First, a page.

6. Mainstream popular music depends on a principle of planned obsolescence: a song is big hit for a short time and is then quickly replaced by the next big hit. Within this environment, it’s easy to lose sight of the power of tradition. There’s no musical experience quite as powerful (for an adult, that is) as singing a hymn that you’ve heard and sung since childhood. All those moments of singing the same hymn begin to pile up and create layers of meaning and emotion. I pity the congregation that abandons that kind of experience in pursuit of newness.

  7. Bosco, as a priest who sings everything he’s allowed to in the Mass, and encouraging of the appropriate congregational responses, I agree wuth your basic argument; that music is a very importanty ingredient of public worship, needing the very best that we csn offer in praise and thanksgivng to God.

    I am concerned that very little seems to be done, for instance during clergy formation, to train priests to sing the music of a simple Eucharistic setting that could so enhance the offering of a congegation’s Sunday worship. Pentecostal choruses have their place, but there is also the special place of music at the Offering of the Eucharist – that is perhaps more fitting for the solemnity of the occasion.

    As I have said elsewhere: Prayer sung is prayed twice

  8. Hi Bosco I am not sure that the style of worship is necessarily the issue there are choral songs and traditions and sung evensongs that equally unobtainable by congregations no matter how beautiful. I find choir led chanted Psalms where I don’t have the notations impossible and frustrating. Stylistically I prefer newer music but I love to sing. Each era adds its best but equally each era must leave behind its bad songs. Bad songs written by John Wesley should be put aside as quickly as bad songs written by Matt Redman or Hillsong.

    One can sing the liturgical words and phrases in a chant or led by guitar or organ it doesn’t seem to matter but music does change as does language and we need to make sure that the language of what we do in liturgy connects the congregation with our Lord.(using your analogy Bosco)

    I am firmly in the camp of participative liturgy/worship but there are traditions (Orthodox) where worship is watched and that deep sense of mysticism is created in the process of watching not participating and that must have equal merit.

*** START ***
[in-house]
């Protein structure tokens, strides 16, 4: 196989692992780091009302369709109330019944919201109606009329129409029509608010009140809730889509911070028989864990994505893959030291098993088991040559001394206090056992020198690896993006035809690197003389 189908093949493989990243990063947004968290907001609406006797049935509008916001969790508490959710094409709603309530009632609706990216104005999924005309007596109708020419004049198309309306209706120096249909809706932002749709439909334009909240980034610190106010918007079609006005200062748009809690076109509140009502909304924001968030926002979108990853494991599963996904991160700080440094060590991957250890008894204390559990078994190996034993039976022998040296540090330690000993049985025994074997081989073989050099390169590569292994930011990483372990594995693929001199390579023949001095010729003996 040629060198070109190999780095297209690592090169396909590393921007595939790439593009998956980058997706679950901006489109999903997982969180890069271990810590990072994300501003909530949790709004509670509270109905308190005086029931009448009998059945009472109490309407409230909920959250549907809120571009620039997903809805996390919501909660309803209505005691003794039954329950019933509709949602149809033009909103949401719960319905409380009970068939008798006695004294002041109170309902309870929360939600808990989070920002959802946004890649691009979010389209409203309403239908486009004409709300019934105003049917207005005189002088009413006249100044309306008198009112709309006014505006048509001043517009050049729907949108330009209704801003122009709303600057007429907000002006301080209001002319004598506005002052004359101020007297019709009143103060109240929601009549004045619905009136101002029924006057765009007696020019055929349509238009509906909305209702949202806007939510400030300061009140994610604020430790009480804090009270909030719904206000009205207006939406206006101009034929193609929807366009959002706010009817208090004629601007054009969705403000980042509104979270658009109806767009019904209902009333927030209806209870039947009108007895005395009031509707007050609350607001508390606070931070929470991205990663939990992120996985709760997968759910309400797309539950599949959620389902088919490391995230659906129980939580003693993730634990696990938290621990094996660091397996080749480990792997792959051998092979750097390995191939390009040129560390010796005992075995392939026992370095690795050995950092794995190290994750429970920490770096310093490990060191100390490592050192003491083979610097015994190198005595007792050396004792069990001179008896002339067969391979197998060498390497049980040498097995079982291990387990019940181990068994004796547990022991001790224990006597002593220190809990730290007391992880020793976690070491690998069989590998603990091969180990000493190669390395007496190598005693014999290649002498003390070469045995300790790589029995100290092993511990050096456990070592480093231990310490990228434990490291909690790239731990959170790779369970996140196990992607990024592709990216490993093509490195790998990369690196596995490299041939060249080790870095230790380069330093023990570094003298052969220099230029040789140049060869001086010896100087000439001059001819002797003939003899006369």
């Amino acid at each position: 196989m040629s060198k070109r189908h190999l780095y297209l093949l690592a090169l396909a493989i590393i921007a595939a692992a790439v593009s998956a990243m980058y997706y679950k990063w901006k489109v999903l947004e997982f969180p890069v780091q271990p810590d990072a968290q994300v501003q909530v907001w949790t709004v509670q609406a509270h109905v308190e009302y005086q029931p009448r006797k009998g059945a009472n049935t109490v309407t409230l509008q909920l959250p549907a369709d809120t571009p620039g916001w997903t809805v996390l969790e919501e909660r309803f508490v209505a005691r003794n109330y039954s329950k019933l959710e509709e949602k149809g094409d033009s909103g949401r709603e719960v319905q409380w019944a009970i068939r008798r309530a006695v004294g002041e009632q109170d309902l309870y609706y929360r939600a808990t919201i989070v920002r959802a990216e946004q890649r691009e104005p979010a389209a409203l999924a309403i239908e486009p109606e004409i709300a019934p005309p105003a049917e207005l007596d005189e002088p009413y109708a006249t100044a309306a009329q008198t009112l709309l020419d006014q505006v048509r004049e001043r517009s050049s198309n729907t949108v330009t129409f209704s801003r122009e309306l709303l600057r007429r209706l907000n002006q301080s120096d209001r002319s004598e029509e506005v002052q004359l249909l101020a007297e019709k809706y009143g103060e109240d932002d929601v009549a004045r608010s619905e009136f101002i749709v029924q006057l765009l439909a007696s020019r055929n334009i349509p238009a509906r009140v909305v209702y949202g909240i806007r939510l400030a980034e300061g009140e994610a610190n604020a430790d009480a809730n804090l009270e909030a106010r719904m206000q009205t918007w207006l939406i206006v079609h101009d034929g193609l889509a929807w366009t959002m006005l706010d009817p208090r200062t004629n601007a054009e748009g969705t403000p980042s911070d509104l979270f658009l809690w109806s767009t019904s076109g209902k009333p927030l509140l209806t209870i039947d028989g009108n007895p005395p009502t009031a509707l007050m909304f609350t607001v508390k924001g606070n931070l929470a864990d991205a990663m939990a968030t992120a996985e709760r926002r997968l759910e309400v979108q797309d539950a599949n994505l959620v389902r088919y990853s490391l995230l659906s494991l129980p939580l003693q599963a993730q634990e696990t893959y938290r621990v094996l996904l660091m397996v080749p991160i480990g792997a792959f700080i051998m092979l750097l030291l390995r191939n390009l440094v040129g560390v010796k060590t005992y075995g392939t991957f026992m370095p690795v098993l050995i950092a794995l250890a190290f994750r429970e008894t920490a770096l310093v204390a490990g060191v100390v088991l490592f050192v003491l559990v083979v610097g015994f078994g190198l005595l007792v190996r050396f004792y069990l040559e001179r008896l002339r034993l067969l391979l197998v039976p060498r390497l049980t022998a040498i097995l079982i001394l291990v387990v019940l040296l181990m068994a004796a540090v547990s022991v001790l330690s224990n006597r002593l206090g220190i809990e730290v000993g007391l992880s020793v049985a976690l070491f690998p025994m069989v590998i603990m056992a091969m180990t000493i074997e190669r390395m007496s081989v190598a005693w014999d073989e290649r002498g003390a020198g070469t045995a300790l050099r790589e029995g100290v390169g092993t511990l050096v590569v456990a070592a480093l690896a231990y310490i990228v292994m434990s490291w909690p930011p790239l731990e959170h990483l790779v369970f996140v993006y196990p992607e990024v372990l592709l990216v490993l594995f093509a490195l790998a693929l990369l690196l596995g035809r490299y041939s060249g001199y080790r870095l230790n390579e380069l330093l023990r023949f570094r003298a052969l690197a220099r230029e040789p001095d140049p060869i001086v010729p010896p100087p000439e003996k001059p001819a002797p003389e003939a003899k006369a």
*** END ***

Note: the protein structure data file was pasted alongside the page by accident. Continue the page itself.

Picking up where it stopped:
• Thanks, Nick. I’m not sure what you mean by “that deep sense of mysticism” – maybe you mean “awe” or “transcendence”. Also I wouldn’t contrast “watching” with “participating” as you do – watching can also be a way of participating. Blessings.

  9. Hi Bosco perhaps your word’s are better and closer to what I meant. A deep sense of awe.

    I was trying to contrast signing with not singing styles of attending and being part of the service. I agree with not distinguishing between the two.

    The original article referred to creating “Jesusy” feelings in the service so I was trying to say that for me we can meet our Lord in services whether we are filled with a sense of awe in active listening to some beautiful choral music or being a part of a service where no signing is required by the congregation or when listening to a really well lead band. I find that often I am most moved when I can really sing to a participative rock style song but listening to beautiful choral evensongs can also draw me in.

    Although I agree with the original author in some instances I think that we need to engage with the service and not through just the style of music. I was struck by one of our parish council members being highly offended when we dropped the early Sunday morning said service because she felt that music interfered with her worship. It really made me rethink a lot of what we do in services.

    I like your website it stimulates great conversation

    • Thanks, Nick. I think that the reality you describe fits with much being said here – it is the words of the descriptions that may be varying. Thanks also for the encouragement. Blessings.

  10. I stopped singing because churches these days sing Hillsongs and Hillsongs sucks melodically, lyrically and are shallow.